The political crisis provoked in France by the impressive performance of the Algerian team in the World Cup testifies to the explosive social tensions gripping French society, and the impact of decades of incitement of anti-Muslim racism by the ruling elite.
In France's suburbs, where youth of immigrant origins face constant clashes with police, Algerian victories led to festivities, the burning of cars, and police arrests. Some 30 people were arrested on June 22 in celebrations after the Algerian team won their match against South Korea, and 74 on June 26 after the draw with Russia meant that Algeria, for the first time in the history of the World Cup, moved on to the last 16 of the competition.
The arrests were seized upon by the ruling Socialist Party (PS) and various right-wing parties to mount a crackdown on expressions of pro-Algerian sentiment during the Cup.
In an interview in 20 Minutes commenting on incidents after Algeria’s matches, sociologist Laurent Mucchielli noted: “Seventy-four arrests is not nothing, but on a national scale they are just isolated incidents. Outbursts of violence around sporting events are legion…not just with matches where the Algerian team is playing.”
“The political and media treatment of these incidents is out of proportion,” he added. “The Ministry of the Interior wants to show that it has matters in hand.”
In towns throughout France, including Paris with its PS-dominated council, the councils mounted giant screens for public viewings of the France-Nigeria match, which started at 6pm. However, they refused to show the Algeria-Germany match four hours later—despite the enormous interest in the Algerian team in France, the former colonial power in Algeria, which is home to 2.5 to 4 million people of Algerian origin.
Neo-fascist National Front (FN) leader Marine Le Pen demanded on i-T é l é “an end now to dual nationality,” which many Algerians living in France have. She also called for the halting of immigration, the end to the automatic right to French nationality of people born in France, and the expulsion to their country of origin of people who have been sentenced for crimes.
Christian Estrosi, the conservative UMP (Union for a Popular Movement) mayor of Nice, decreed the banning of the “ostentatious display of foreign flags” in the town centre for the duration of the World Cup in order to “maintain public order and peace.” He also banned the display of foreign flags at weddings in Nice.
Estrosi’s action has historical as well as political significance. The display of an Algerian flag in 1945 during a parade in Sétif, Algeria celebrating the end of the Second World War led to the massacre of some 20,000 Algerians by the French army. This crime was the prelude to even greater killings and mass use of torture in France’s failed attempt to crush Algerian fighters in Algeria’s successful 1954-1962 war for independence.
As poverty and unemployment mount in France’s immigrant suburbs, and French imperialism launches ever more wars in Muslim countries, from Mali to Syria, the ruling elite is ever more acutely sensitive of the threat posed by anti-imperialist sentiment among the masses.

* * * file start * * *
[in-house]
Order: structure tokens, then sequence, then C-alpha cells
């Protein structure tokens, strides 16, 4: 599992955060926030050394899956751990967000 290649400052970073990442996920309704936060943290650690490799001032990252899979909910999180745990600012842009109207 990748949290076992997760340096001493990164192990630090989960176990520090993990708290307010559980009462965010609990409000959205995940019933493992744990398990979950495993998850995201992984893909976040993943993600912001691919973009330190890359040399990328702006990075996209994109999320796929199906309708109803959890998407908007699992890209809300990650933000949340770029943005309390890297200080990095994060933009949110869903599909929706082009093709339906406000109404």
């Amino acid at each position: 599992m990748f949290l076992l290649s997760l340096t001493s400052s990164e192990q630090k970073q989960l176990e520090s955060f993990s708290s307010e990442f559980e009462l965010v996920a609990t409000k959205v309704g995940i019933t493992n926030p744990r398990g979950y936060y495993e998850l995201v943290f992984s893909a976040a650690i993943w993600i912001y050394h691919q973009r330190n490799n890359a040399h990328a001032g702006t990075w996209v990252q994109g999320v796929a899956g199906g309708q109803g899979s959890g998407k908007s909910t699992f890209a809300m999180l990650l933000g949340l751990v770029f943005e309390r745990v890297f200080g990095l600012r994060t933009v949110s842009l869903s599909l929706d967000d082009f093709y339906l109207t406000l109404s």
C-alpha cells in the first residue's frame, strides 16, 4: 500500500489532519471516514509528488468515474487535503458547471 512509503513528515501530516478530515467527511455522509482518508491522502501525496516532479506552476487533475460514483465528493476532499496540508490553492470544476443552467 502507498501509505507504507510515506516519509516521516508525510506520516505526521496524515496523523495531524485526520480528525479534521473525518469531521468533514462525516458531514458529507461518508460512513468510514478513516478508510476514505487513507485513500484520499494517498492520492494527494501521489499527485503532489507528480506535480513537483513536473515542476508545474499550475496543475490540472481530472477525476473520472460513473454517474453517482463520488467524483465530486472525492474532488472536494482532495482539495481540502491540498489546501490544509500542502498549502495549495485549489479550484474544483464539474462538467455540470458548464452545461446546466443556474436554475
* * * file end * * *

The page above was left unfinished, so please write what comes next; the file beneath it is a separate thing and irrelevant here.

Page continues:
In the right-wing Le Figaro daily, Ivan Rioufol provocatively denounced Algerians for being insufficiently French: “Their parents rejected French Algeria, they want an Algerian France. Their flags brandished in the streets express a refusal to live together, if not a wish for anti-colonialism.”
For the French political establishment—which, from the far right to petty-bourgeois pseudo-left parties like the New Anti-capitalist Party, have all embraced French imperialist interventions in the Middle East and Africa—even a “wish for anti-colonialism” is an intolerable threat. It threatens to cut across the promotion of anti-Islamic sentiment that has become a cornerstone of the French ruling class’ policy to divide the working class and poison political life.
The 2003 law banning the Islamic headscarf and “ostentatious” religious signs in schools—coming after the sell-out of mass strikes against pension cuts, in which teachers played a major role—was supported by the UMP as well as the PS and the pseudo-left parties. This opened the floodgates for a series of discriminatory laws against Muslims, cynically pursued under the guise of defending “secularism” against Islam.
The ban on the veil in schools was followed in 2010 by the law prohibiting the burqa in public places, again with virtually unanimous support within the political establishment. On Tuesday, a man was jailed for 3 years for an incident last year in which he objected to police stopping his wife, who was wearing the burqa, as they returned with their baby from the market in Trappes, in the southwest Paris suburbs.
The targeting of the entire Roma ethnicity for mass deportations by the PS government, continuing the policies of the previous conservative administration of President Nicolas Sarkozy, has further helped bring ethnic tensions in France to a fever pitch.
It is in this debased atmosphere that the World Cup became the occasion for the fanning of anti-Muslim and pro-imperialist sentiment.